Thursday, November 1, 2012

A Rainbow in the Cloud ... Day 30

Here we are, October 31, and I am yet to write Days 24, 25, 26, 27, 28, 29. Day 31 will come tomorrow. It's been a busy, tiring month. But I have stories for you, friends I want you to be better acquainted with, things I am grateful - so grateful! - for. Each day's topic for thankfulness is scheduled before the beginning of October. So if you will indulge me, I will continue on with my list of gratitude into the first days of November.

Rainbows are what I had planned on talking about on the penultimate day of the month. I was going to call the post "Promises, Promises."

Then on Sunday, I went to hear Maya Angelou, the ticket a gift from a sister. Dr Angelou entitled her talk "A Rainbow in the Cloud." As they say, the ancients have stolen our thoughts ...


And God said ..."I do set my bow in the cloud, and it shall be for a token of a covenant between me and the earth. And it shall come to pass, when I bring a cloud over the earth, that the bow shall be seen in the cloud ..."
(Genesis 9:12-14)

This is how she opened her talk, followed by her singing gently, so softly, almost like she was crooning a lullaby:

 When it looked like the sun wasn't gonna shine any more
God put a rainbow in the cloud ...

"Imagine - just imagine ..." she breathed. And with that, this frail woman, breathless at times herself from COPD (chronic obstructive pulmonary disease), took command of the room.

"I come here," she went on, "with an attitude of gratitude." And she went on to say how every time she is in Canada she is conscious of how Canada was the safe haven, the "promised land" to freedom for many slaves.

Dr Angelou's own great grandmother was a slave who was emancipated after the Civil War. 

She told us how when she herself was three years old and her brother was four her parents, splitting up, sent their children by themselves on a train going from St Louis to Arkansas - "and we made it!" she chuckled. The two tiny children arrived at the home of her father's mother, Annie Henderson, who owned a general store, the only African American owner of a store in the town of Stamps. "She loved to read - I think she taught me how to read that afternoon!" Her Uncle Willie lived with her and worked at the store too. He was crippled and as a result was often mocked and taunted. He rarely went anywhere other than Stamps. But he taught her her times tables. She could recite them perfectly, she said, because Uncle Willie would hoist her up and hold her near the old pot-bellied stove. "Say your sevenses ... say your elevenses," he would tell her. "I was scared he was going to throw me in if I got them wrong! ... He was a rainbow in my cloud," she said.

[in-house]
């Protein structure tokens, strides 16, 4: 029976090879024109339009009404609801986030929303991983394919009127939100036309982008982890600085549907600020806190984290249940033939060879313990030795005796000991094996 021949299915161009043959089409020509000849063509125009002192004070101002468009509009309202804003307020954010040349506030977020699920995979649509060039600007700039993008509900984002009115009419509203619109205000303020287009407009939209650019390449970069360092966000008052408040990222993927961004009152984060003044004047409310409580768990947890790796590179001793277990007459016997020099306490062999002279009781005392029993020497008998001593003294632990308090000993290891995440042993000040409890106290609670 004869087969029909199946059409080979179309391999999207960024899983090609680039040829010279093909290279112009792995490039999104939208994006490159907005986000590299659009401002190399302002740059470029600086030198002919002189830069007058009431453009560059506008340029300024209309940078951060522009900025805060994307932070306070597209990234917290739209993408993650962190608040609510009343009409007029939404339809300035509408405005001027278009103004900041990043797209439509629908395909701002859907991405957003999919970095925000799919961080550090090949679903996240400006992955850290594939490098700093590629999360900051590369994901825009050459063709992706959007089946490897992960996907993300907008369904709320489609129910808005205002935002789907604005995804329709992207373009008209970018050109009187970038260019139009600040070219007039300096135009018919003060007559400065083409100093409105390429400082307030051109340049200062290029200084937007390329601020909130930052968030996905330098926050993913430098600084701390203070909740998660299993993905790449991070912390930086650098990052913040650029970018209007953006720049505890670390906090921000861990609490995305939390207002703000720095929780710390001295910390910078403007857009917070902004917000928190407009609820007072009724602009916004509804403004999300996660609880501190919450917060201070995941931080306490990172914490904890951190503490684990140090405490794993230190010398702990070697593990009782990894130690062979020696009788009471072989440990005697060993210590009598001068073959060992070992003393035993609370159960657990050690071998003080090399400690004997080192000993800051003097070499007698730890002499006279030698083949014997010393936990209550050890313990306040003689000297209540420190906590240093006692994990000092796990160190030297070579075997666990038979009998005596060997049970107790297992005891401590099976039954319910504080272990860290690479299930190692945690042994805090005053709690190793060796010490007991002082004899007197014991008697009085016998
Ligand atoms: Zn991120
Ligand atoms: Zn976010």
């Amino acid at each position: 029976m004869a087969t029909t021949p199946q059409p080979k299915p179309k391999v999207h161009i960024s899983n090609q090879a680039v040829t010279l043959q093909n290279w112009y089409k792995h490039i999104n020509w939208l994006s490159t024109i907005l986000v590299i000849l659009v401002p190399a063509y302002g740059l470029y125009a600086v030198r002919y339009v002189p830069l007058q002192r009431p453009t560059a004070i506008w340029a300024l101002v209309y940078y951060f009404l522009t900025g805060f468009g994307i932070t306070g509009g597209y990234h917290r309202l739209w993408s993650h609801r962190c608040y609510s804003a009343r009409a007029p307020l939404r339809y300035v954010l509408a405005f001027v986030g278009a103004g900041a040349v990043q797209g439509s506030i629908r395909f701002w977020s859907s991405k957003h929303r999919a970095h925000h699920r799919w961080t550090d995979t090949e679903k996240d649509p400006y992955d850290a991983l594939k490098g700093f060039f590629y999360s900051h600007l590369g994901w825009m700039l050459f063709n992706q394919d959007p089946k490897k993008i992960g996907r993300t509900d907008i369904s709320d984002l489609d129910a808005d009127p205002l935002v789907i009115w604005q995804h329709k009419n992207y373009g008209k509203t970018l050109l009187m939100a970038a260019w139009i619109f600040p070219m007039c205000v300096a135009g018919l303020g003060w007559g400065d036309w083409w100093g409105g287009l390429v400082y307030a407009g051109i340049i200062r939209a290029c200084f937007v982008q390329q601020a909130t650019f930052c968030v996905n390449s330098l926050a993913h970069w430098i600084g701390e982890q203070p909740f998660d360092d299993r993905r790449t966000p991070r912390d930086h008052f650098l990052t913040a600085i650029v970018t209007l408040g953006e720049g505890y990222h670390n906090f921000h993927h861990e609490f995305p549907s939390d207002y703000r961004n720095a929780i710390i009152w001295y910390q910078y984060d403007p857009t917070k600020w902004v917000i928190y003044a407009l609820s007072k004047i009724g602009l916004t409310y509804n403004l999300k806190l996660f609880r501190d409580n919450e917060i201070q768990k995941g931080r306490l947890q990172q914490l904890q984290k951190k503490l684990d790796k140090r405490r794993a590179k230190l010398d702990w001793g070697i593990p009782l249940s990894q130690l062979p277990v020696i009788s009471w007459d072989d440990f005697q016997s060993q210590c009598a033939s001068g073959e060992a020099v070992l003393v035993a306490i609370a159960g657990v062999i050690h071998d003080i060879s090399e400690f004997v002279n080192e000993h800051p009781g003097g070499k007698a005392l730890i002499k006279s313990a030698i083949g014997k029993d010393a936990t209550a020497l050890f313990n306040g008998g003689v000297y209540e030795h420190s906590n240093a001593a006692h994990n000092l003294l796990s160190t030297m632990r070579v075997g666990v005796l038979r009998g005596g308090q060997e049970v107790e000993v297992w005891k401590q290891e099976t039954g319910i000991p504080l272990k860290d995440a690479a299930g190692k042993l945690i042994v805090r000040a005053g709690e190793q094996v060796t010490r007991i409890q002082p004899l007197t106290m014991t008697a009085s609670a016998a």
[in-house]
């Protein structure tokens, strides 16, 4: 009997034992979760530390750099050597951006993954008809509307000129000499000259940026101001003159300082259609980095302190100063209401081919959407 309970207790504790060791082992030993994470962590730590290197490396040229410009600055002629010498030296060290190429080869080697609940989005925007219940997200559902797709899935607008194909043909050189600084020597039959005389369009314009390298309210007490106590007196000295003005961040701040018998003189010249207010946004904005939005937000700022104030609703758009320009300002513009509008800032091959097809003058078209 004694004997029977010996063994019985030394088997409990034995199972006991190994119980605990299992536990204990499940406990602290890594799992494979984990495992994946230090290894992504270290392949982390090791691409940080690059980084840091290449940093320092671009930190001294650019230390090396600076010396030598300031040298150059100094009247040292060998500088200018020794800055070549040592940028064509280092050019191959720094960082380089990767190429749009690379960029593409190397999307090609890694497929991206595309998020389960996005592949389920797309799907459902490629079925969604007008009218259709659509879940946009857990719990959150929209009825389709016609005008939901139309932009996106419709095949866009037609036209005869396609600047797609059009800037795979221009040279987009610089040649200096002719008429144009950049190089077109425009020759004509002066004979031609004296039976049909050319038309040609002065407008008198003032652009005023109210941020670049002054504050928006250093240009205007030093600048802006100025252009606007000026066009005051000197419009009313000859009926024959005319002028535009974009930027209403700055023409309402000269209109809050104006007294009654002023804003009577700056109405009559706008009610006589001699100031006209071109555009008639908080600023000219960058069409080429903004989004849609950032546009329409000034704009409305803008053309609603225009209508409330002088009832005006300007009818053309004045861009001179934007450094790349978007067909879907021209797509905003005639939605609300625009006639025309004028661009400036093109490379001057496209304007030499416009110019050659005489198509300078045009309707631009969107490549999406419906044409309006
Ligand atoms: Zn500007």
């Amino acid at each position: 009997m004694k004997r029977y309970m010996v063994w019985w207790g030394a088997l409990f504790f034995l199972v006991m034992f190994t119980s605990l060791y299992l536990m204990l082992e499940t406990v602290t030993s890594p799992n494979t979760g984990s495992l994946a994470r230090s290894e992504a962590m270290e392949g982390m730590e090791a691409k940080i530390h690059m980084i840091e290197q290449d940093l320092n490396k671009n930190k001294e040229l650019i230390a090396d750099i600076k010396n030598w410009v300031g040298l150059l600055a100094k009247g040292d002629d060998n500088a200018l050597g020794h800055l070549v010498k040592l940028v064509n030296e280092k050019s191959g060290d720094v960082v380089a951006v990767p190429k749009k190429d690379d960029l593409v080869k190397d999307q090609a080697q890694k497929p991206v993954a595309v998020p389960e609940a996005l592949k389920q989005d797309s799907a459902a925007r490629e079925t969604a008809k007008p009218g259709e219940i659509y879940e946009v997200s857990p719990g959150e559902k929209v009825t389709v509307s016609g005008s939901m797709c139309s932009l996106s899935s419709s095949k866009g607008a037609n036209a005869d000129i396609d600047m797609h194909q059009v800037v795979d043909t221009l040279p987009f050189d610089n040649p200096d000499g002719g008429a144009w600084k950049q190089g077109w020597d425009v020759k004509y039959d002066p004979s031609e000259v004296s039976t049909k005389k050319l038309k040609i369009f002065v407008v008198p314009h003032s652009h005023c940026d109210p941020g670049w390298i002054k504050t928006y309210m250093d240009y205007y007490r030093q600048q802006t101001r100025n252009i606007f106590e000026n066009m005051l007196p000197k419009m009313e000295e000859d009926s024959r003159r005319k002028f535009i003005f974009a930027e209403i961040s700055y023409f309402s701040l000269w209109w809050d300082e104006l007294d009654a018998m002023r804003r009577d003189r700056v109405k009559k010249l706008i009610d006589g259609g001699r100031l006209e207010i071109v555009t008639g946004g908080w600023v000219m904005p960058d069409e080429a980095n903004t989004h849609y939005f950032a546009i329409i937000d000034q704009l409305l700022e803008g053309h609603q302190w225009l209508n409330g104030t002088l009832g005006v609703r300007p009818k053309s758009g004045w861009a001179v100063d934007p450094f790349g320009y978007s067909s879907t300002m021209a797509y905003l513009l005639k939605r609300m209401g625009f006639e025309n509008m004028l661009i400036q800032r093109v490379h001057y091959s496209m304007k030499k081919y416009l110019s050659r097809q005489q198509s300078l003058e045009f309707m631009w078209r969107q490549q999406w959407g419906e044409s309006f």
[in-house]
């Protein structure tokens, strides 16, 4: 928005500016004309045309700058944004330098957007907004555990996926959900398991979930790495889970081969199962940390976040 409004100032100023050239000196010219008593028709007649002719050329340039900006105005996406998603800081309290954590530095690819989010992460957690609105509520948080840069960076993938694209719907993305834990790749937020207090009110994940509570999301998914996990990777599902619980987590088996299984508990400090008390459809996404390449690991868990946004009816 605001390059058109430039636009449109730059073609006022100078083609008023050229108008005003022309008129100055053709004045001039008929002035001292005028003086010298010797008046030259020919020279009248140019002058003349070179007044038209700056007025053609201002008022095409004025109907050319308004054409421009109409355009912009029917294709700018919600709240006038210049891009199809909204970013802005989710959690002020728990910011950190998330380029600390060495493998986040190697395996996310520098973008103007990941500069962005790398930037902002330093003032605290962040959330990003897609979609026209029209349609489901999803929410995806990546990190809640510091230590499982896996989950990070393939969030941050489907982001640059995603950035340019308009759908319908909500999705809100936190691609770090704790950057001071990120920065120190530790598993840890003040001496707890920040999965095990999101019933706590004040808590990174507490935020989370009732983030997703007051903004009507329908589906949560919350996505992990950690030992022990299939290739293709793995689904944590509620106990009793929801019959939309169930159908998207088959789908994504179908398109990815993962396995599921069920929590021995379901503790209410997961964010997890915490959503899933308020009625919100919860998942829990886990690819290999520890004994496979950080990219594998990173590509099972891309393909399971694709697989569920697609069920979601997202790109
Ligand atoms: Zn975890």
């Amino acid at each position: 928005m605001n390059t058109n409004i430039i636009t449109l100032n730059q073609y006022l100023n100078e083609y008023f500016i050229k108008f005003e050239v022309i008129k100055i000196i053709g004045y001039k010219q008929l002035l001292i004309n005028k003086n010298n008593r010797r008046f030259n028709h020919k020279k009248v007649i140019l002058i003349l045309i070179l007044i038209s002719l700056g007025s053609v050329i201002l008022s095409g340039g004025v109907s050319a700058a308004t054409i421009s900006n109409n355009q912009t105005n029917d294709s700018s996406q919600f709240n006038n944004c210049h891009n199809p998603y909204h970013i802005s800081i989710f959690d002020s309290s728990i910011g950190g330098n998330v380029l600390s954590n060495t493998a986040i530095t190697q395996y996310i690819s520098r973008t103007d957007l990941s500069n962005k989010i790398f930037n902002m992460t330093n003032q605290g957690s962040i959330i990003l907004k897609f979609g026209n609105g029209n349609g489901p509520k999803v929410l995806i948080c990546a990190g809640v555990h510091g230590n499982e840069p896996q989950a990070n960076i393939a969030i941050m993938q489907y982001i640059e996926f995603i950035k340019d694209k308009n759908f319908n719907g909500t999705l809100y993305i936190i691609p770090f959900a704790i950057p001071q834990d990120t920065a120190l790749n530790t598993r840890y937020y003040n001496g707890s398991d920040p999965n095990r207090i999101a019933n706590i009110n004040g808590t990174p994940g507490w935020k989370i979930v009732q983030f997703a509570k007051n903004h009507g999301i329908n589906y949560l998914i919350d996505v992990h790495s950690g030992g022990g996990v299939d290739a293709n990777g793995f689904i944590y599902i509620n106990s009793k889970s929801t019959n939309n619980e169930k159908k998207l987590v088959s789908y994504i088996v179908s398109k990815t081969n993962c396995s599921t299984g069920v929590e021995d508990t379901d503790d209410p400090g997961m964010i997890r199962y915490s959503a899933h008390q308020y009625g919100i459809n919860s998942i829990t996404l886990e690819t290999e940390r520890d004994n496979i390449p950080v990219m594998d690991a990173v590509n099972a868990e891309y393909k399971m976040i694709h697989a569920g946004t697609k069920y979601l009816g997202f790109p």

Years later she was on the way back to Stamps, going back for Uncle Willie's funeral. She had to stop in Little Rock and was told there was a man who wanted to meet her. She was introduced to an African American man in a three-piece suit who confirmed she was going to Uncle Willie's funeral. "Stamps has lost a great man today," he intoned. Dr Angelou was slightly bewildered. "Arkansas has lost a great man today," he went on. 

"My Uncle Willie?" she exclaimed.

"The country has lost a great man today," he finished; she had to sit down.

It turned out that this man knew Uncle Willie when the former was just a child. Uncle Willie had found him destitute and gave him some work at the store. He also taught him his times tables. "How did he teach you?!" Dr Angelou asked him. 

This man was now the first African American mayor of Little Rock.

Uncle Willie had been a rainbow in his cloud.

"Each one of us has a chance to be a rainbow in somebody's cloud. Many people don't know who they are; yet if they can be reminded ... they can step up for those who need them most.

"When you learn, teach. When you get, give."

I thought of people in my own life who are rainbows in my cloud. Some of them I have told you about this month; others are chronicled throughout RtL

And of course I thought of Mum, vibrant with all the jewelled tones of her rainbow running through so many people's clouds. She loved rainbows. They were always a confirmation of promise for her.

As the curtains pulled shut after the encore, I turned to the sister with whom I had been sitting and burst into tears.

You see, just three days earlier I had been on a plane from Vancouver to Kamloops. It had been grey clouds the whole way; but suddenly, as we came close to our destination, the sun broke out and every single cloud that I could see from my perch just above them in seat 12A was whorled with a rainbow. "Rainbows in the clouds!" I exclaimed. The man sitting next to me gave me a disdainful look and because of it I became paralyzed, too intimidated to reach under the seat for my camera. I gazed out of the window as the rainbow traipsed from cloud to cloud, lighting each one up with its magic. Too soon the clouds gave way to blue skies, taking the rainbow with them. If it wasn't for the clouds, I wouldn't have seen the rainbow, I realized.

Three days later Dr Angelou finished the lesson I had started to learn that Thursday morning: "When they have enough courage, people can dare to be the rainbow in somebody's cloud."

I have no excuse not to be a rainbow in someone's cloud. So much has been given me; and "to whom much is given much shall be required," the book of Luke chapter 12 verse 48 advises. 

This evening I want to give particular thanks to four rainbows in my cloud on Sunday: my two sisters who were with me on this memorable occasion, and my two sisters who ran the TH for me so that I could go.

You four are a quadruple rainbow in my cloud. I would be lost without you.

(All rainbow pictures were taken by me in Alberta.)


  1. Very special. So truth-filled.

    Thanks for sharing!


  2. Beautiful article, and fabulous rainbow shots, Karyn!


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